public NotifyThread(MonitorEventAgentStatus m_agentEvent)
   {
      agentEvent = m_agentEvent;
   }
   public void run()
   {
      MonitorEventAgentStatus.AgentStatus agentStatus = agentEvent.getStatus();
      HashMap status = getAgentStatusMap(0);
      status.put(agentEvent.getUserName(), new String[]{agentEvent.getPlaceId(), agentStatus.toString()});
      notifyListeners(agentEvent.toString());
   }
} 

The AgentServer.notifyListener() method parses the content of the listenerVector vector which contains the listeners that registered to get notified of this event.

 
Iterator itListeners = listenerVector.iterator();
while(itListeners.hasNext())
{
   AgentServerListener listener = (AgentServerListener) itListeners.next();
   listener.handleEvent(msg);
}

Submit Login Requests

The AgentServer class does not requires a place name to perform login actions. It uses the list of default places built at startup by the GetPlaceInfoThread thread to perform a login action (see Collect Place Data).

 
String availablePlace = (String) placeVector.get(0);
String log_message = new String( );
 
Place m_place = factory.getPlace(availablePlace);
m_agent.login(m_place,loginId, password,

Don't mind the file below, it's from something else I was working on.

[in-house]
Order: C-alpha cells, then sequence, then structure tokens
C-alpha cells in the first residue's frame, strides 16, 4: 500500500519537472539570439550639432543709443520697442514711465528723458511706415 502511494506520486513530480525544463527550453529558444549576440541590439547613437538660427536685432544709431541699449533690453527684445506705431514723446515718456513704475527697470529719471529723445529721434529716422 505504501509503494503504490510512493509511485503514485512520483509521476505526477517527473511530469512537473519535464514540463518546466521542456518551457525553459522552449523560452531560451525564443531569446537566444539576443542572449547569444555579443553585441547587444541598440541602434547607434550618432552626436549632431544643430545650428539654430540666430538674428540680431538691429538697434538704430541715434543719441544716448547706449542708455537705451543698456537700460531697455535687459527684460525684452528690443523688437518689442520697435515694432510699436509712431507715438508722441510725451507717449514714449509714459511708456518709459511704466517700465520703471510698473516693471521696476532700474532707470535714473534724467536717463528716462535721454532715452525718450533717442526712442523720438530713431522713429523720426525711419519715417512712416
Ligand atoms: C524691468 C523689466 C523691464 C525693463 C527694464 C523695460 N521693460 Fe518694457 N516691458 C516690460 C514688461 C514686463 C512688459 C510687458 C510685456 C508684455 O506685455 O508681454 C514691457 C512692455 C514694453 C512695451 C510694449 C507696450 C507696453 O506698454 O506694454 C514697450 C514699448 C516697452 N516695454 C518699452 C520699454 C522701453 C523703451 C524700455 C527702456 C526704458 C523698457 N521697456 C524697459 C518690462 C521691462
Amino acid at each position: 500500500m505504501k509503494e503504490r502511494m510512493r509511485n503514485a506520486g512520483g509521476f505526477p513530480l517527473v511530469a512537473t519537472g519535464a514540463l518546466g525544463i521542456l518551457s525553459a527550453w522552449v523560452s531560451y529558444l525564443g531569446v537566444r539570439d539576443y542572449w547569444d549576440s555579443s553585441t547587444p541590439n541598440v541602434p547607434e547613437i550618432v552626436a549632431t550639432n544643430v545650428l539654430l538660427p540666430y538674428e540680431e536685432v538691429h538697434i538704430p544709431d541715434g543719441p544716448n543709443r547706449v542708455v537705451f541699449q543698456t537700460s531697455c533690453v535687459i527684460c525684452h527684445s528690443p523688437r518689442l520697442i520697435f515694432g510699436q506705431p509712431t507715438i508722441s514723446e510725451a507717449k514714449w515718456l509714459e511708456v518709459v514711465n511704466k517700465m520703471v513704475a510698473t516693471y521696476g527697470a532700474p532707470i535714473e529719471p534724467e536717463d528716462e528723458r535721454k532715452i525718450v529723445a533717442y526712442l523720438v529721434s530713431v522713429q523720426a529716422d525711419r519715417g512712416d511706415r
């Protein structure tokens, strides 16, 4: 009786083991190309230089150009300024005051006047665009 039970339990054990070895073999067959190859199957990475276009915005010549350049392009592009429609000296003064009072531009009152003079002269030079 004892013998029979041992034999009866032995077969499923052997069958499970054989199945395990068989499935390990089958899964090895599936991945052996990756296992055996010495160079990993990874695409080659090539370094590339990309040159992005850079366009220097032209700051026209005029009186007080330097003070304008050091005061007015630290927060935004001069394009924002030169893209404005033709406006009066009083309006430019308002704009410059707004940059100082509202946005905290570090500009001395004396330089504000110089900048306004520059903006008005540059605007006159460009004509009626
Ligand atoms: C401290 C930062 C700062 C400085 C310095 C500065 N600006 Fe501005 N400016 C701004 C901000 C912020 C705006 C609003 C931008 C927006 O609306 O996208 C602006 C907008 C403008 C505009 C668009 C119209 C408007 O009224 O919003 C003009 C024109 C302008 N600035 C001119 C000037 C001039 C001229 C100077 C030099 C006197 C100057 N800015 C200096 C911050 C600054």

queue, Dn.Workmode.MANUAL_IN,null,null);
placeVector.remove(availablePlace);
 
notifyListeners(availablePlace+" is no longer available.");
 

Wrapping up

Previous sections list how the Agent Server class implements Agent Interaction (Java API) to manage data and events. Now, let’s see how client applications, that is, servlets made of JSP files, interact with the AgentServer instance.
The main page of the JSP client application is main_frame.jsp . If the server is not started, it loads the startServerForm.jsp page which displays a form to be filled in (refer to Agent Server at Startup). When the user clicks on the Submit button, the start.jsp page creates a new AgentServer instance, as shown here:

 
//source from start.jsp
AgentServer agentServer = new AgentServer(configServerHost,configServerPort, userName,userPassword,applicationName);
application.setAttribute("agentServer",agentServer);
 

Then, the main_frame.jsp page can create a client session to connect to the AgentServer instance, and loads four JSP pages in frames.

 
//source from main_frame.jsp